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Ukraine's Poroshenko Secures Less US Aid Than Hoped

Ukrainian President Petro Poroshenko checks his watch while speaking to members of the media outside the West Wing of the White House, following his meeting with President Barack Obama, Sept. 18, 2014.

Addressing a joint meeting of the U.S. Congress last week, Ukrainian President Petro Poroshenko asked for military aid and a special security status for his country. Poroshenko said his army needed more military equipment - both non-lethal and lethal. “Blankets and night vision goggles are important,” he said, “but one cannot win a war with blankets.”

After President Poroshenko’s speech to U.S. legislators, the White House said it remained committed to help Ukraine establish security and stability, respond to humanitarian and reconstruction needs, carry out constitutional reforms, restore its economy and fight corruption.

President Poroshenko returned to Ukraine with an aid package of $53 million, but without the lethal military equipment he requested. That aid was in addition to approximately $291 million in U.S. assistance and a $1 billion loan guarantee for Ukraine this year.

Analysts say Ukraine's president received less than he was hoping for from the United States.

Political Support

Steven Pifer, senior fellow at The Brookings Institution in Washington and a former U.S. ambassador to Ukraine, said Washington could have given Kyiv more military assistance.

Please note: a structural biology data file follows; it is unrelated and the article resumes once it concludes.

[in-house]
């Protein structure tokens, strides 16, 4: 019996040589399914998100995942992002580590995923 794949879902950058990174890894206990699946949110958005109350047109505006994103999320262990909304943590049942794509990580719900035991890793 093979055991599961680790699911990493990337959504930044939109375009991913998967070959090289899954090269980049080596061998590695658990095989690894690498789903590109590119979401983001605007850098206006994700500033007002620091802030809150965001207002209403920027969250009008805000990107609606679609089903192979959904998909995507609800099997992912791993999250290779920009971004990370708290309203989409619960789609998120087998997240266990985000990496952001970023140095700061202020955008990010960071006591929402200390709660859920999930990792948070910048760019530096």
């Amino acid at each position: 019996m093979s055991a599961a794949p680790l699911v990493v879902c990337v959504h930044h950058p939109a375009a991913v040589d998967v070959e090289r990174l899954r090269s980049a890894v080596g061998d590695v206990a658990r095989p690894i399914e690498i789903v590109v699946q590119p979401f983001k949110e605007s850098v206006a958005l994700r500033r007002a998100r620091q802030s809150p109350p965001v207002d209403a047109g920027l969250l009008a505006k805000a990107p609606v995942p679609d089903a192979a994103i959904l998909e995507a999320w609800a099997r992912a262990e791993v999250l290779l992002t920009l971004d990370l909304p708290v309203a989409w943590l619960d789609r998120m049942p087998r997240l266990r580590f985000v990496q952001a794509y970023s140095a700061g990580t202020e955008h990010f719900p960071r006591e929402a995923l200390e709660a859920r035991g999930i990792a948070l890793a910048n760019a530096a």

“I personally think that the United States should have done more, but my guess is that was a secondary question to the overall message of political support for Ukraine," he said. "Certainly, the Unites States will do more, including the areas of military assistance, although at this point the U.S. government is providing non-lethal military assistance.But some elements, like counter-battery radar, can be very important for Ukraine.”

Eric Shiraev is professor of international relations and political psychology at George Mason University in Fairfax, Virginia, and author of several publications on U.S.-Russian relations. He said that the amount of aid Poroshenko received was insignificant.

“The visit was very rich on the form, but unfortunately for Ukraine, relatively low on the substance," he said. "And that is probably all the United States could give at this point - good numbers for those who needed a symbolic action, and dismal numbers for those who believed this would change the whole atmosphere and scope of American aid to Ukraine.”

Symbolism over substance

Shiraev believes Kyiv could receive more U.S. aid in the future, but that, for the moment, Ukraine is not American foreign policy's top priority.

“Today’s global context is not unfolding in favor of Ukraine, because there are other things that preoccupy the minds of politicians and the people in the West, particularly in the United States," he said. "Look at the headlines this week. They are all about the ISIS and the United States strikes against targets in Iraq and Syria. Ukraine for President Obama, yes, is important, but an inconvenient subject right now. Yes, it is a commitment, but yet a secondary one, because of the events in Syria and Iraq.”

A new bipartisan U.S. Senate bill would, if passed and signed into law, allocate $350 million to supply Ukraine with both non-lethal and lethal military equipment.

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